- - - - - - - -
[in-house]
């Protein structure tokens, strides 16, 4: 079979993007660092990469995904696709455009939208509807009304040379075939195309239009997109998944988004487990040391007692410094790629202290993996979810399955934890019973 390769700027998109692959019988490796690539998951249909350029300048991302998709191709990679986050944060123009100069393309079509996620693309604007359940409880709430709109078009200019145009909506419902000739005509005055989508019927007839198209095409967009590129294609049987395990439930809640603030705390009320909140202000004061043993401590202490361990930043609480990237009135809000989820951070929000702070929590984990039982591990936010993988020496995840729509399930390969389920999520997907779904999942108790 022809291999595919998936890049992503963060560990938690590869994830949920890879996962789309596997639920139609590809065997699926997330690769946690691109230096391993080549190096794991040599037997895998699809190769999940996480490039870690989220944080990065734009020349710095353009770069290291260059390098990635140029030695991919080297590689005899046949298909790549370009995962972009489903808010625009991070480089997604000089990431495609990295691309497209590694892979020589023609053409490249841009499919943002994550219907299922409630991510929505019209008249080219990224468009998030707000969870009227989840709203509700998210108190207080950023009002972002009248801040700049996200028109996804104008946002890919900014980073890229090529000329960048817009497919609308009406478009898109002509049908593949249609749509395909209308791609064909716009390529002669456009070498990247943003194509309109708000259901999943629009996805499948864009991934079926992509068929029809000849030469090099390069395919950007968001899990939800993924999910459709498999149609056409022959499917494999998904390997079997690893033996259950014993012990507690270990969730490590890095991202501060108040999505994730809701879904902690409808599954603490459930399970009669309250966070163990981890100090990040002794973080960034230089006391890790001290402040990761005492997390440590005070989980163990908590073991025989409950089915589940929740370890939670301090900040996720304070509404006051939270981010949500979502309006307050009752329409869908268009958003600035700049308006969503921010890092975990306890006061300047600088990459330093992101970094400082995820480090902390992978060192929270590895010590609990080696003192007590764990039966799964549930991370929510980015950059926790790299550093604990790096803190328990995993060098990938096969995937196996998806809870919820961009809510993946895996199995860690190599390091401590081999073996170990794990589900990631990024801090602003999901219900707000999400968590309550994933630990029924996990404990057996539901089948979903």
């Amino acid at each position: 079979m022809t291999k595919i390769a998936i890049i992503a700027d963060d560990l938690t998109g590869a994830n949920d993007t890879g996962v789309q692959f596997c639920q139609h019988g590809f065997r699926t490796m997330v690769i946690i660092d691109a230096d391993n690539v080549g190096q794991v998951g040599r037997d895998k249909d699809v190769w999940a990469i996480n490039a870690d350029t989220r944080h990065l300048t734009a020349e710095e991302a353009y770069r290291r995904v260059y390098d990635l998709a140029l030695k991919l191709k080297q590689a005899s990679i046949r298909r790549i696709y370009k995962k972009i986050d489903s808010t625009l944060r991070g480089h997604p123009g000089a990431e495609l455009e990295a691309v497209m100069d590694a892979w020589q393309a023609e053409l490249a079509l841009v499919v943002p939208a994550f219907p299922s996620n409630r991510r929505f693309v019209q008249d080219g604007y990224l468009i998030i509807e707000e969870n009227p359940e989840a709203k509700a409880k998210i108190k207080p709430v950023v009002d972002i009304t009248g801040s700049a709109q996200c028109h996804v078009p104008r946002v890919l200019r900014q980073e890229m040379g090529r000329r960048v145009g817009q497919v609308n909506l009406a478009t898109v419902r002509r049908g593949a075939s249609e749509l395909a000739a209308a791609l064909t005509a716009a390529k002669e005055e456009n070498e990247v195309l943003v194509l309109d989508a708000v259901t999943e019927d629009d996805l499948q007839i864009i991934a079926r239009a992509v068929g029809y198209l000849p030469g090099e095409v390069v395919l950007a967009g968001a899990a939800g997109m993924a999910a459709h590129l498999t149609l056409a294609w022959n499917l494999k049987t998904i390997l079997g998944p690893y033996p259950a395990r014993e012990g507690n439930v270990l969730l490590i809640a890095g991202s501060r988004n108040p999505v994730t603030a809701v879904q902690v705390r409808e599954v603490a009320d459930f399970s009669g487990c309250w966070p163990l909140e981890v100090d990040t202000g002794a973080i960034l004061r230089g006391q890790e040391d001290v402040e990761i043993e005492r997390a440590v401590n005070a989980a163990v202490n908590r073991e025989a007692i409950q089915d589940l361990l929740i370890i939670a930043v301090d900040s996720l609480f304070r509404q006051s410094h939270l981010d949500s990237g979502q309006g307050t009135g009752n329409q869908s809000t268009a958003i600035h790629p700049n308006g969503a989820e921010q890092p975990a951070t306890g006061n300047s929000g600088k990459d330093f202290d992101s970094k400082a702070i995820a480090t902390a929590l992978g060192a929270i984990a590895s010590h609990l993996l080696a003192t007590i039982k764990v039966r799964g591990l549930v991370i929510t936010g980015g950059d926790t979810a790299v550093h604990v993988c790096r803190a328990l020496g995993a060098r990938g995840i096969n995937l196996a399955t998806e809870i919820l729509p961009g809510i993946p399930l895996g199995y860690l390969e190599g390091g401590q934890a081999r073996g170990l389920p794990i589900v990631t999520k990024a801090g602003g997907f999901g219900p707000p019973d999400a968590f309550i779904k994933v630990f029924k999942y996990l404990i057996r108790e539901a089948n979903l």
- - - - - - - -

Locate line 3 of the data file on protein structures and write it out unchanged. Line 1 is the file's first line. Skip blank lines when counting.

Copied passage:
């Amino acid at each position: 079979m022809t291999k595919i390769a998936i890049i992503a700027d963060d560990l938690t998109g590869a994830n949920d993007t890879g996962v789309q692959f596997c639920q139609h019988g590809f065997r699926t490796m997330v690769i946690i660092d691109a230096d391993n690539v080549g190096q794991v998951g040599r037997d895998k249909d699809v190769w999940a990469i996480n490039a870690d350029t989220r944080h990065l300048t734009a020349e710095e991302a353009y770069r290291r995904v260059y390098d990635l998709a140029l030695k991919l191709k080297q590689a005899s990679i046949r298909r790549i696709y370009k995962k972009i986050d489903s808010t625009l944060r991070g480089h997604p123009g000089a990431e495609l455009e990295a691309v497209m100069d590694a892979w020589q393309a023609e053409l490249a079509l841009v499919v943002p939208a994550f219907p299922s996620n409630r991510r929505f693309v019209q008249d080219g604007y990224l468009i998030i509807e707000e969870n009227p359940e989840a709203k509700a409880k998210i108190k207080p709430v950023v009002d972002i009304t009248g801040s700049a709109q996200c028109h996804v078009p104008r946002v890919l200019r900014q980073e890229m040379g090529r000329r960048v145009g817009q497919v609308n909506l009406a478009t898109v419902r002509r049908g593949a075939s249609e749509l395909a000739a209308a791609l064909t005509a716009a390529k002669e005055e456009n070498e990247v195309l943003v194509l309109d989508a708000v259901t999943e019927d629009d996805l499948q007839i864009i991934a079926r239009a992509v068929g029809y198209l000849p030469g090099e095409v390069v395919l950007a967009g968001a899990a939800g997109m993924a999910a459709h590129l498999t149609l056409a294609w022959n499917l494999k049987t998904i390997l079997g998944p690893y033996p259950a395990r014993e012990g507690n439930v270990l969730l490590i809640a890095g991202s501060r988004n108040p999505v994730t603030a809701v879904q902690v705390r409808e599954v603490a009320d459930f399970s009669g487990c309250w966070p163990l909140e981890v100090d990040t202000g002794a973080i960034l004061r230089g006391q890790e040391d001290v402040e990761i043993e005492r997390a440590v401590n005070a989980a163990v202490n908590r073991e025989a007692i409950q089915d589940l361990l929740i370890i939670a930043v301090d900040s996720l609480f304070r509404q006051s410094h939270l981010d949500s990237g979502q309006g307050t009135g009752n329409q869908s809000t268009a958003i600035h790629p700049n308006g969503a989820e921010q890092p975990a951070t306890g006061n300047s929000g600088k990459d330093f202290d992101s970094k400082a702070i995820a480090t902390a929590l992978g060192a929270i984990a590895s010590h609990l993996l080696a003192t007590i039982k764990v039966r799964g591990l549930v991370i929510t936010g980015g950059d926790t979810a790299v550093h604990v993988c790096r803190a328990l020496g995993a060098r990938g995840i096969n995937l196996a399955t998806e809870i919820l729509p961009g809510i993946p399930l895996g199995y860690l390969e190599g390091g401590q934890a081999r073996g170990l389920p794990i589900v990631t999520k990024a801090g602003g997907f999901g219900p707000p019973d999400a968590f309550i779904k994933v630990f029924k999942y996990l404990i057996r108790e539901a089948n979903l």